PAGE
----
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SwiftUI Apprentice

Second Edition · iOS 16 · Swift 5.7 · Xcode 14.2

Section I: Your First App: HIITFit

Section 1: 12 chapters
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Section II: Your Second App: Cards

Section 2: 9 chapters
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3. Prototyping the Main View
Written by Audrey Tam

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Now for the fun part! In this chapter, you’ll start creating a prototype of your app, which has four full-screen views:

  • Welcome
  • Exercise
  • History
  • Success

Creating the Exercise View

You’ll start by laying out the Exercise view, because it contains the most subviews. Here’s the list of what your user sees in this view:

  • A title and page numbers are at the top of the view and a History button is at the bottom.
  • The page numbers indicate there are four numbered pages.
  • The exercise view contains a video player, a timer, a Start/Done button and rating symbols.

And here’s the list rewritten as a list of subviews:

  • Header with page numbers
  • Video player
  • Timer
  • Start/Done button
  • Rating
  • History button

You could sketch your screens in an app like Sketch or Figma before translating the designs into SwiftUI views. But SwiftUI makes it easy to lay out views directly in your project, so that’s what you’ll do.

The beauty of SwiftUI is it’s declarative: You simply declare the views you want to display, in the order you want them to appear. If you’ve created web pages, it’s a similar experience.

Outlining the Exercise View

➤ Continue with your project from the previous chapter or open the project in this chapter’s starter folder.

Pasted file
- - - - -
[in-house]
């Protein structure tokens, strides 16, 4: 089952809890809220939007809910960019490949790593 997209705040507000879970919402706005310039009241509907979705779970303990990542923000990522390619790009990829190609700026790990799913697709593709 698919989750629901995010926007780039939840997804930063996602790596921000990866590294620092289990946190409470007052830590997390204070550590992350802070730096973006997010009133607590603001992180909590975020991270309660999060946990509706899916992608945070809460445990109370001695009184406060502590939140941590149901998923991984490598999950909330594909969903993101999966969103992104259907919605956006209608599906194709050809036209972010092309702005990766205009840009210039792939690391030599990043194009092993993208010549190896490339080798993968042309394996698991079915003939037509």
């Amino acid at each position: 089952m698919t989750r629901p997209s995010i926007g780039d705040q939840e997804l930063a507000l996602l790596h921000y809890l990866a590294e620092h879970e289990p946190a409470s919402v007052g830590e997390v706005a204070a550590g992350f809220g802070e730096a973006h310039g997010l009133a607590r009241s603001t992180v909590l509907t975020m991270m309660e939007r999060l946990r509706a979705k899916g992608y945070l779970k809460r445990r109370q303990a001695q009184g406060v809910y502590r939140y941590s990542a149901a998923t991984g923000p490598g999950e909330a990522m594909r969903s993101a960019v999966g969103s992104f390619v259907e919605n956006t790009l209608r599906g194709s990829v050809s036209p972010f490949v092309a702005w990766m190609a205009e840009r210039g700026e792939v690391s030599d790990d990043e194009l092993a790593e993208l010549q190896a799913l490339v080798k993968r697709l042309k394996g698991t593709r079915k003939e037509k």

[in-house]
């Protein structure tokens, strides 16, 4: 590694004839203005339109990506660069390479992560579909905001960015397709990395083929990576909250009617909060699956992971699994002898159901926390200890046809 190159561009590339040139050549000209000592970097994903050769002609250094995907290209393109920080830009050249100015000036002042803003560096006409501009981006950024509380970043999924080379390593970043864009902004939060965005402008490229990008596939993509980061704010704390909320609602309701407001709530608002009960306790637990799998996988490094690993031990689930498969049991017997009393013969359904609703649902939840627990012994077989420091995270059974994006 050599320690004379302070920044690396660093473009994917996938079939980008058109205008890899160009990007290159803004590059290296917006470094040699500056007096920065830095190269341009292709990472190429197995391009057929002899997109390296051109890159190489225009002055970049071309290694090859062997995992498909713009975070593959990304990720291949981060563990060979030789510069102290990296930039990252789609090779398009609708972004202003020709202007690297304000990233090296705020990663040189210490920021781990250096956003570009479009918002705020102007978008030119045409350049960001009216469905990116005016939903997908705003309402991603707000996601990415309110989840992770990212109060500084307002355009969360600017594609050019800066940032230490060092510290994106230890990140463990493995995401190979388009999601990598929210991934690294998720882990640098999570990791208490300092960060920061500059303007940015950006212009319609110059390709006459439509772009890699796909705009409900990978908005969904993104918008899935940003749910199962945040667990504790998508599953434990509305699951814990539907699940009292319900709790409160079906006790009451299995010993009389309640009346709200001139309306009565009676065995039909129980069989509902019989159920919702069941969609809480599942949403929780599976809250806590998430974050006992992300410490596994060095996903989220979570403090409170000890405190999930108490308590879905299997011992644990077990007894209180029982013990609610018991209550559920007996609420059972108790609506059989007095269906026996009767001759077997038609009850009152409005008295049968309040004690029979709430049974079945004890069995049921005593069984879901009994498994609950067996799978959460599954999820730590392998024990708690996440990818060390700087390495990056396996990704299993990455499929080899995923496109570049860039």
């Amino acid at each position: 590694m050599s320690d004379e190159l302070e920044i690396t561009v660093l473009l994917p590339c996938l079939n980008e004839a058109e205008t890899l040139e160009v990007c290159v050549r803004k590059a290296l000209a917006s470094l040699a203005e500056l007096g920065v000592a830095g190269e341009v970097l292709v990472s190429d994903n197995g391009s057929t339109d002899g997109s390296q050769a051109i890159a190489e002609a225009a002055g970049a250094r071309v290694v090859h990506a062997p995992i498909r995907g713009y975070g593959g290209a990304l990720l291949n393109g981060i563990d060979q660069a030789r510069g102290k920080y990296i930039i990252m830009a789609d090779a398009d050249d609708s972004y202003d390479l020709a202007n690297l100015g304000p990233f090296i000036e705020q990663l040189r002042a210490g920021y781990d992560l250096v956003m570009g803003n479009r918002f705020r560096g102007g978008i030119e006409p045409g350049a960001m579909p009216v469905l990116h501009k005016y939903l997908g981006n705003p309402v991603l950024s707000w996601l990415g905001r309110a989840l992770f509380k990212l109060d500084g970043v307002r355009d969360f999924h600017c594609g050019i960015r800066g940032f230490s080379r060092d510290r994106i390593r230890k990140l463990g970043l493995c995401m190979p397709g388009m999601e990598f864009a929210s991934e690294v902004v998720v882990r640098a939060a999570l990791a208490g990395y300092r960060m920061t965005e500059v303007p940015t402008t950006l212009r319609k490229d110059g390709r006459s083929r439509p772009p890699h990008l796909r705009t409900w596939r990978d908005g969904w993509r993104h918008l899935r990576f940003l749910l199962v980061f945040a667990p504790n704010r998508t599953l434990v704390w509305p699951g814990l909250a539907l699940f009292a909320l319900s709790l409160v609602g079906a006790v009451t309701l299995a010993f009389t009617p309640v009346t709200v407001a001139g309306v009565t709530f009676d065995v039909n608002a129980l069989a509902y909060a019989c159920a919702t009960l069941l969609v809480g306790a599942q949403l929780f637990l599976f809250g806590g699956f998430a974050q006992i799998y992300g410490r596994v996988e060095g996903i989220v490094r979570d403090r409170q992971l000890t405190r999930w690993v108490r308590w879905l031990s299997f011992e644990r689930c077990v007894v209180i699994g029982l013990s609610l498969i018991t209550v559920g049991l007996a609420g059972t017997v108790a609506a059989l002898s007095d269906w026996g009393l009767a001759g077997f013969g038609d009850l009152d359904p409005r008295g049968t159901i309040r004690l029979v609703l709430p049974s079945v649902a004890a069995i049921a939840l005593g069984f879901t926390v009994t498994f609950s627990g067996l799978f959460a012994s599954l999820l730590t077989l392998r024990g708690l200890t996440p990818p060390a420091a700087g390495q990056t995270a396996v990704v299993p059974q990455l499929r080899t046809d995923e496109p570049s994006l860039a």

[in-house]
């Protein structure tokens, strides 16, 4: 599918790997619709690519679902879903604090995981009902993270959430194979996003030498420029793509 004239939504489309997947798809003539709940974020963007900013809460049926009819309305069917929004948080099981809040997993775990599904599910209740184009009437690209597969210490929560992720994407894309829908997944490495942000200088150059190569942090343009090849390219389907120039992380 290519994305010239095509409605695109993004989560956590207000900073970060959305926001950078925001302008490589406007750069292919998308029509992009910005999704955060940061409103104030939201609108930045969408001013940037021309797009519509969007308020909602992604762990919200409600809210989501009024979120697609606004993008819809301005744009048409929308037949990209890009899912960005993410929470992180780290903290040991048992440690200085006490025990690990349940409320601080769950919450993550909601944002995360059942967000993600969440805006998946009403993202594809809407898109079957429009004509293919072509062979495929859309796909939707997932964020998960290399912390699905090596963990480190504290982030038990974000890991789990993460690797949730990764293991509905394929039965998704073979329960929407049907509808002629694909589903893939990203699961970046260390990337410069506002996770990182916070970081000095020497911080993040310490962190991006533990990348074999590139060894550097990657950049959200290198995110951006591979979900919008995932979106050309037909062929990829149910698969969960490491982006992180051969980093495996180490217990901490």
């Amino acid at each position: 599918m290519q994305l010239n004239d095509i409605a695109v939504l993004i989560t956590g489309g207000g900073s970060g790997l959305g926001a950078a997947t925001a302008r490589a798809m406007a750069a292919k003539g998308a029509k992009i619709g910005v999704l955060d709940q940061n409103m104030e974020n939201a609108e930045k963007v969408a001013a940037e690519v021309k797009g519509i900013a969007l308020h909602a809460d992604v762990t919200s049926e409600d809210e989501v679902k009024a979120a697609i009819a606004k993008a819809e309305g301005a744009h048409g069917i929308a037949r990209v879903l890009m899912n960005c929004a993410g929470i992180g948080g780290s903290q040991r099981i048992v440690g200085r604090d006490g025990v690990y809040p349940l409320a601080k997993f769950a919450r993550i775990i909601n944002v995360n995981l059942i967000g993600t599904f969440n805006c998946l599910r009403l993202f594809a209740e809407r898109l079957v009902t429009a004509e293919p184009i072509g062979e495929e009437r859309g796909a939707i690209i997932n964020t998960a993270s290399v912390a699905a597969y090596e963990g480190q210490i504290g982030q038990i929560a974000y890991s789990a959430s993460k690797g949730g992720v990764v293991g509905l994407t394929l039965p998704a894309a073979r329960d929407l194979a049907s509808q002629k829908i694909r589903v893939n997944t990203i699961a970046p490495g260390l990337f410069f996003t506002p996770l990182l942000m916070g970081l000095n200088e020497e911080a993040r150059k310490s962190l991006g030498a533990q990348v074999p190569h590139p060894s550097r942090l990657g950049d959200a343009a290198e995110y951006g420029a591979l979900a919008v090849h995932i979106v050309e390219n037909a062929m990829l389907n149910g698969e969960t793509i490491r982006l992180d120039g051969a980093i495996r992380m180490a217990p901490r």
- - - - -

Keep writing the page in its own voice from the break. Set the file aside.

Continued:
Select an iPad simulator.
Vehunn us iRun muheriwuj.

Zoom to fit the iPad in the canvas.
Duiw ka xey zco uGij ok hco bacsop.

VStack {
  Text("Video player")
  Text("Start/Done button")
  Text("History button")
Embed single view in VStack.
Ojlam xeqqge niog uv SHbazk.

Creating the Header View

Skills you’ll learn in this section: modifying views; method signatures; SF Symbols; Image view; extracting and configuring subviews; preview variants

VStack {
  VStack {

The Many Ways to Modify a View

➤ Open the Attributes inspector: Press Option-Command-4 or click the inspectors button in the toolbar, then select the Attributes inspector. In the canvas Selectable mode, select the “Squat” Text view:

Open the Attributes inspector, select Squat view in preview.
Ipaz bqo Otxsunedol oqgbajqam, wexikz Pxuuh qual iy tfufiex.

Select Font from the Add Modifier menu.
Gepops Hent qzow wki Ufl Wucopeek hobo.

Show the Font menu in the pop-up Attributes inspector.
Lfof fsi Bitf bota az xze hih-am Onsmekuvuq upqzipsil.

Text with Large Title font
Bezp zuls Bacva Hacqo xelp

Xcode's auto-suggestions while you type code
Ckemi'z iuhu-decloylierf cxibu dia fxmo zifo

Xcode's auto-suggestions for font methods